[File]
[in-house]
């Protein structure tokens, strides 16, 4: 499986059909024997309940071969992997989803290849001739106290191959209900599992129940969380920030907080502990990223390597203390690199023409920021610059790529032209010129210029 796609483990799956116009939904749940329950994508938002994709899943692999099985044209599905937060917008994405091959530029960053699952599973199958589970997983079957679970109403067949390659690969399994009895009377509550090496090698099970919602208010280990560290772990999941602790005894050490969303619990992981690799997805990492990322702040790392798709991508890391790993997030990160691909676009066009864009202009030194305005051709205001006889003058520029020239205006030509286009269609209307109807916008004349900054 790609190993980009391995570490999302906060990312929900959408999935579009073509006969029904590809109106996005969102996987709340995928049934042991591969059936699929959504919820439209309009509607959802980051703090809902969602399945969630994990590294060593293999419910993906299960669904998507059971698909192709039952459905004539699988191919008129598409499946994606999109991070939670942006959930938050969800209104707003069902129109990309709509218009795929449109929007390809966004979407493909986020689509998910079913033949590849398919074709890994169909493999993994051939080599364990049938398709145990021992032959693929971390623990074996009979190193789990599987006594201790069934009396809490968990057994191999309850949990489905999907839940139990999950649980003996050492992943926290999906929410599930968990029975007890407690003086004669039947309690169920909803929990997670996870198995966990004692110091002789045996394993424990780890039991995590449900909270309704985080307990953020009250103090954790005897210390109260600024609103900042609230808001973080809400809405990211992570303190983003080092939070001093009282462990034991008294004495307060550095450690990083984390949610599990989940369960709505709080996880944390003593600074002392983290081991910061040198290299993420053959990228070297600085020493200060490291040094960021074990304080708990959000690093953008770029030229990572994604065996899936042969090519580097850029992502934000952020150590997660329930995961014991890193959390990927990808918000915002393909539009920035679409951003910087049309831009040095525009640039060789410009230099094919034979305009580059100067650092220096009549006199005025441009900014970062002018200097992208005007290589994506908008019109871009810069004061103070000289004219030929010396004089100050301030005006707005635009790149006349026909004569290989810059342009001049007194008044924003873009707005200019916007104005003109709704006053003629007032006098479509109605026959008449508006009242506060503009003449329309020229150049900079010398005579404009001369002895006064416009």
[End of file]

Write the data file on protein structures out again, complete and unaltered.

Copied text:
[in-house]
């Protein structure tokens, strides 16, 4: 499986059909024997309940071969992997989803290849001739106290191959209900599992129940969380920030907080502990990223390597203390690199023409920021610059790529032209010129210029 796609483990799956116009939904749940329950994508938002994709899943692999099985044209599905937060917008994405091959530029960053699952599973199958589970997983079957679970109403067949390659690969399994009895009377509550090496090698099970919602208010280990560290772990999941602790005894050490969303619990992981690799997805990492990322702040790392798709991508890391790993997030990160691909676009066009864009202009030194305005051709205001006889003058520029020239205006030509286009269609209307109807916008004349900054 790609190993980009391995570490999302906060990312929900959408999935579009073509006969029904590809109106996005969102996987709340995928049934042991591969059936699929959504919820439209309009509607959802980051703090809902969602399945969630994990590294060593293999419910993906299960669904998507059971698909192709039952459905004539699988191919008129598409499946994606999109991070939670942006959930938050969800209104707003069902129109990309709509218009795929449109929007390809966004979407493909986020689509998910079913033949590849398919074709890994169909493999993994051939080599364990049938398709145990021992032959693929971390623990074996009979190193789990599987006594201790069934009396809490968990057994191999309850949990489905999907839940139990999950649980003996050492992943926290999906929410599930968990029975007890407690003086004669039947309690169920909803929990997670996870198995966990004692110091002789045996394993424990780890039991995590449900909270309704985080307990953020009250103090954790005897210390109260600024609103900042609230808001973080809400809405990211992570303190983003080092939070001093009282462990034991008294004495307060550095450690990083984390949610599990989940369960709505709080996880944390003593600074002392983290081991910061040198290299993420053959990228070297600085020493200060490291040094960021074990304080708990959000690093953008770029030229990572994604065996899936042969090519580097850029992502934000952020150590997660329930995961014991890193959390990927990808918000915002393909539009920035679409951003910087049309831009040095525009640039060789410009230099094919034979305009580059100067650092220096009549006199005025441009900014970062002018200097992208005007290589994506908008019109871009810069004061103070000289004219030929010396004089100050301030005006707005635009790149006349026909004569290989810059342009001049007194008044924003873009707005200019916007104005003109709704006053003629007032006098479509109605026959008449508006009242506060503009003449329309020229150049900079010398005579404009001369002895006064416009």